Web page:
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Mobile Sources

Mobile sources (e.g., trucks, buses, passenger cars, construction equipment, locomotives, and other types of vehicles) are major contributors to air pollution in the Northeast states because they emit smog-forming pollutants such as nitrogen oxides (NOx) and hydrocarbons (HC) as well as particulate matter (PM), toxics, and greenhouse gases (GHGs). The contribution of mobile sources to pollution emissions generally, and to GHG emissions in particular, will continue to grow as both the number of vehicles and the total miles traveled increases. Thus, finding ways to reduce emissions from mobile sources will continue to be vitally important for achieving the air quality and climate change objectives of the NESCAUM states.

The NESCAUM Mobile Sources Team works to reduce criteria and GHG emissions from motor vehicles by providing policy guidance and expert technical support to member states. The work often directly addresses important regulatory programs and policy initiatives, such as meeting federal Clean Air Act requirements pertaining to the National Ambient Air Quality Standards (NAAQS) for ozone, fine particulate matter, and carbon monoxide or improving visibility in the region through fine particulate emissions control. The group also works with state and federal regulators, local community groups, legislators, and environmental organizations to develop policy options for reducing adverse impacts on air quality and climate from mobile sources and to assist in the design of associated regulatory programs.

Among its recent accomplishments, the NESCAUM Mobile Sources Team has published cutting-edge research on opportunities for reducing motor vehicle GHG emissions; designed and overseen diesel retrofit programs for trucks, buses, and construction and port equipment; spearheaded anti-idling pilot programs in the region ; published analyses of the emissions benefits of adopting California motor vehicle emissions control programs in the Northeast; and analyzed fuel quality issues for both diesel and gasoline. Achievements include:

  • Assessing the public health, air quality, and economic benefits of introducing lower sulfur content gasoline in the Northeast and Mid-Atlantic States.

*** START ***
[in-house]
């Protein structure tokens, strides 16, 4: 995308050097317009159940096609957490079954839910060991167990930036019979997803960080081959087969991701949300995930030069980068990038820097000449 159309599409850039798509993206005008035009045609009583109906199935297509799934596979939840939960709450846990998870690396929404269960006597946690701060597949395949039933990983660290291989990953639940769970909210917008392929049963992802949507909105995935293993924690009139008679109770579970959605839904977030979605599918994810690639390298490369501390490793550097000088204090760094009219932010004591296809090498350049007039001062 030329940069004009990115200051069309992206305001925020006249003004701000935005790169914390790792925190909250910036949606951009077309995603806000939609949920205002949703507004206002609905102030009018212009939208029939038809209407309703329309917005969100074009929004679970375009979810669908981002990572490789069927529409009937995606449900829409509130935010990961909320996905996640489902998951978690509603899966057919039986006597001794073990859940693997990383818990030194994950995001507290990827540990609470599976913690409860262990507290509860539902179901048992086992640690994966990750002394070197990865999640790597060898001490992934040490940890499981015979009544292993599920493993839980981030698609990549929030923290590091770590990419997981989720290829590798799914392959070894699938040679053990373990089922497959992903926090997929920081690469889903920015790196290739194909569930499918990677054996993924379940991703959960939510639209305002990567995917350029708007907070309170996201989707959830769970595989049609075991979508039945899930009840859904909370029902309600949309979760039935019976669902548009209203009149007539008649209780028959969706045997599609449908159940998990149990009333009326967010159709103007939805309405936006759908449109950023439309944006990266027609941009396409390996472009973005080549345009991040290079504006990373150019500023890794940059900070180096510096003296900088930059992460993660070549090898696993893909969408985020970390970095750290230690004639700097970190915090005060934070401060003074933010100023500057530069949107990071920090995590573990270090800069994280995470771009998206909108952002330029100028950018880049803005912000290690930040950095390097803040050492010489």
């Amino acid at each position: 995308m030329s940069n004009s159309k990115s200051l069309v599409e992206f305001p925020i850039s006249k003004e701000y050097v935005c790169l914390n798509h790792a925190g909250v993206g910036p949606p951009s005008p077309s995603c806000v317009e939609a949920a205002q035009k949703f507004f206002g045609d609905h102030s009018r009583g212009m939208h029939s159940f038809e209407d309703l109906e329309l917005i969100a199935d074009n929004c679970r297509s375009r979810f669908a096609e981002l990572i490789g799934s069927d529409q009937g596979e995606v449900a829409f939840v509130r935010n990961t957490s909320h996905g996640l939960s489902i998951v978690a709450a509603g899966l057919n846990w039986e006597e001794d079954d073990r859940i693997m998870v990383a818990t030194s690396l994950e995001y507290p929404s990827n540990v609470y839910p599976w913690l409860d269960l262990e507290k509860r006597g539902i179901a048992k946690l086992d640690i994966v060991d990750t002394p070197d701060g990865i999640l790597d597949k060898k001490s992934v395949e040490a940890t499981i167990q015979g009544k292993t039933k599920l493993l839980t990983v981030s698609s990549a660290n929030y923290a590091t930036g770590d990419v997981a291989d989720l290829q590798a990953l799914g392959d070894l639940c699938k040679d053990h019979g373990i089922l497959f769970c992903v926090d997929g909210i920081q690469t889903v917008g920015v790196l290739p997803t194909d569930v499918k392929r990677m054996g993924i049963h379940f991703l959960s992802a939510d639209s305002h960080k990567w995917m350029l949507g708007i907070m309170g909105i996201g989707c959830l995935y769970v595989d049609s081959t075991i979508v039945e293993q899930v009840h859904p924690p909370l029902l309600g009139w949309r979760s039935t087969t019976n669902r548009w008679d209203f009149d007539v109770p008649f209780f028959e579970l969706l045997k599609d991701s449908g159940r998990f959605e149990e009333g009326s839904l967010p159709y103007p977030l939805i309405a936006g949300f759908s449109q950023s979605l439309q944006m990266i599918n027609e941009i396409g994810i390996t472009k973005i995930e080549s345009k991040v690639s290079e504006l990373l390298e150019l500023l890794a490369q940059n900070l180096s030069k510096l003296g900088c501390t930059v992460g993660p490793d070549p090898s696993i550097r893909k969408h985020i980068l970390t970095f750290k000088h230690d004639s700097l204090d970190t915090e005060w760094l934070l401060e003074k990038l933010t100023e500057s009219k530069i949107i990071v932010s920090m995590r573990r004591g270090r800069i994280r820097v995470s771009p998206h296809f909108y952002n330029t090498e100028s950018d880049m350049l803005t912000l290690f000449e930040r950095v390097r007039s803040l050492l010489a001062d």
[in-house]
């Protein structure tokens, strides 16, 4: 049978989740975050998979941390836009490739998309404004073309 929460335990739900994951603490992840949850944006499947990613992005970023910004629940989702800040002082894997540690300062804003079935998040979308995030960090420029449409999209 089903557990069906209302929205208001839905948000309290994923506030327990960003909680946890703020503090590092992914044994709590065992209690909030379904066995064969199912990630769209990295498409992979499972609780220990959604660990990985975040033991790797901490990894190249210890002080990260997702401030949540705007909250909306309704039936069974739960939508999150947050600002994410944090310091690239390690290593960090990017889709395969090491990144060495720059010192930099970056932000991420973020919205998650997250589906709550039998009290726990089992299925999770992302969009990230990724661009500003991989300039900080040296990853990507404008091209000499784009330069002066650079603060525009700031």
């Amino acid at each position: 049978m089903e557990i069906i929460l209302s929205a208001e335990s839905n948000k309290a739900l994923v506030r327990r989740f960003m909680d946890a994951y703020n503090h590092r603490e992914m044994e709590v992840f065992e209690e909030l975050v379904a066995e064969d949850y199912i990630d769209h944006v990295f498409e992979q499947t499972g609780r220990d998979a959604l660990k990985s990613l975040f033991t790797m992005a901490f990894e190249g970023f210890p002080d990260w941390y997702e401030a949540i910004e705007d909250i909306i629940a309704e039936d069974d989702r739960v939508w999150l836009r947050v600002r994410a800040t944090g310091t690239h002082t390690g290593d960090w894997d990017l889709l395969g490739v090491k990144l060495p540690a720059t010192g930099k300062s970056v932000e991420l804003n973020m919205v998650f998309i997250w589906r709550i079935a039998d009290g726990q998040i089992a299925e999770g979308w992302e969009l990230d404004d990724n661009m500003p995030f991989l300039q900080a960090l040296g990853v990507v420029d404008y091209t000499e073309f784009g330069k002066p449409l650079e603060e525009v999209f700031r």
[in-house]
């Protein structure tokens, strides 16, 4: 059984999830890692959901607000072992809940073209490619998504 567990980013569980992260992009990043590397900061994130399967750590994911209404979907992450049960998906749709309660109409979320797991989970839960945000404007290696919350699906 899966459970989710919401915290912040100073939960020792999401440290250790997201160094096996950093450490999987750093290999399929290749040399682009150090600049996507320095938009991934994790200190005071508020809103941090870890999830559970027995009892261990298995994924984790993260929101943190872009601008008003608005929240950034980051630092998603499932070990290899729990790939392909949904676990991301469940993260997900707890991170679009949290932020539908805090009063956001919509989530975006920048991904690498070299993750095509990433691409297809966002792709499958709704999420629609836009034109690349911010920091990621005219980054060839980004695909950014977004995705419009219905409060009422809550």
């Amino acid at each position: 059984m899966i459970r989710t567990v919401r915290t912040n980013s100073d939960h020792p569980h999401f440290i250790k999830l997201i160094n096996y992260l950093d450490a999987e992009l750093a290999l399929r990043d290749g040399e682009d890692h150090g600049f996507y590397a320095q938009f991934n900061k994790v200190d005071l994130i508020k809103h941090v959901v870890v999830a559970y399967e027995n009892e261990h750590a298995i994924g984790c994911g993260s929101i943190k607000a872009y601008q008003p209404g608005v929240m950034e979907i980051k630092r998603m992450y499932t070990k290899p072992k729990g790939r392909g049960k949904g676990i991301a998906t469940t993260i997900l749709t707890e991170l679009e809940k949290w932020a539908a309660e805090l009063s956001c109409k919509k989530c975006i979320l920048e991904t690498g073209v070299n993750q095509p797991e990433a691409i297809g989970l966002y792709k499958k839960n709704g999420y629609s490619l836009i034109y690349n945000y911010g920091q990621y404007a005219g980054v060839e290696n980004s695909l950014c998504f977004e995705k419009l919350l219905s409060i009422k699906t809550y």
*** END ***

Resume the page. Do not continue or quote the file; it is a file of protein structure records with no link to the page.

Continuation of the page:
• Analyzing the economic impacts of a program to reduce the carbon intensity of transportation fuels in the Northeast and Mid-Atlantic states.
  • Completing a technical study that assesses available and emerging technologies that could be used to reduce GHG emissions and lower fuel consumption from new heavy-duty long haul combination trucks in the United States in the 2012 to 2017 timeframe.
  • Developing technical documents to assist Northeast states in evaluating and adopting California emissions standards for light- and heavy-duty motor vehicles.
  • Completing a technical study that evaluated the potential for reducing GHG emissions from new passenger vehicles within the next decade. This study provided the basis for motor vehicle GHG standards adopted by the State of California.
  • Assisting the U.S. Environmental Protection Agency (EPA) in the design and implementation of voluntary heavy-duty diesel retrofit programs.
  • Supporting heavy-duty diesel retrofit programs in the Northeast (and in other regions) by developing emission reduction partnerships, providing hands-on management of retrofit projects, and evaluating testing methods and technologies.
  • Publishing several studies that explore policy options for reducing diesel emissions in the Northeast and elsewhere in the United States.
  • Providing interactive, web-based tools to assess the local air quality and public health benefits of implementing anti-idling technology along the I-95 corridor.
  • Developing and disseminating education and outreach materials on diesel reduction strategies and distributing them to the public and to advocates focused on environmental justice and low-income communities.

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